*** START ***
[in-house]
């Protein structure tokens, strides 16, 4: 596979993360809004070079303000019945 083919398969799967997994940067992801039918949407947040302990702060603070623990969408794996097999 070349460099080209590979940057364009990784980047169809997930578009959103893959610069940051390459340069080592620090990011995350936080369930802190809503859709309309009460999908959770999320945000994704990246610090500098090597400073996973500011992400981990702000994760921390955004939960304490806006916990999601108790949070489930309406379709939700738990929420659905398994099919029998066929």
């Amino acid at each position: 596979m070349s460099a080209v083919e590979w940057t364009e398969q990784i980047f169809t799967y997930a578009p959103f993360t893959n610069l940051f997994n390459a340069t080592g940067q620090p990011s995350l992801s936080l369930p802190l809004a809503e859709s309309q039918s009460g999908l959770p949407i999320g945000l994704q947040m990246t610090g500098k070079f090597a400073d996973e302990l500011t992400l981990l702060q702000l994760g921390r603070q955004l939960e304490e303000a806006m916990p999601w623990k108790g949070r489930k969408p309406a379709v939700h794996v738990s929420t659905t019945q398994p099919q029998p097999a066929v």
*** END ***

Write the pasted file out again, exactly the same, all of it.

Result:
[in-house]
């Protein structure tokens, strides 16, 4: 596979993360809004070079303000019945 083919398969799967997994940067992801039918949407947040302990702060603070623990969408794996097999 070349460099080209590979940057364009990784980047169809997930578009959103893959610069940051390459340069080592620090990011995350936080369930802190809503859709309309009460999908959770999320945000994704990246610090500098090597400073996973500011992400981990702000994760921390955004939960304490806006916990999601108790949070489930309406379709939700738990929420659905398994099919029998066929």
């Amino acid at each position: 596979m070349s460099a080209v083919e590979w940057t364009e398969q990784i980047f169809t799967y997930a578009p959103f993360t893959n610069l940051f997994n390459a340069t080592g940067q620090p990011s995350l992801s936080l369930p802190l809004a809503e859709s309309q039918s009460g999908l959770p949407i999320g945000l994704q947040m990246t610090g500098k070079f090597a400073d996973e302990l500011t992400l981990l702060q702000l994760g921390r603070q955004l939960e304490e303000a806006m916990p999601w623990k108790g949070r489930k969408p309406a379709v939700h794996v738990s929420t659905t019945q398994p099919q029998p097999a066929v």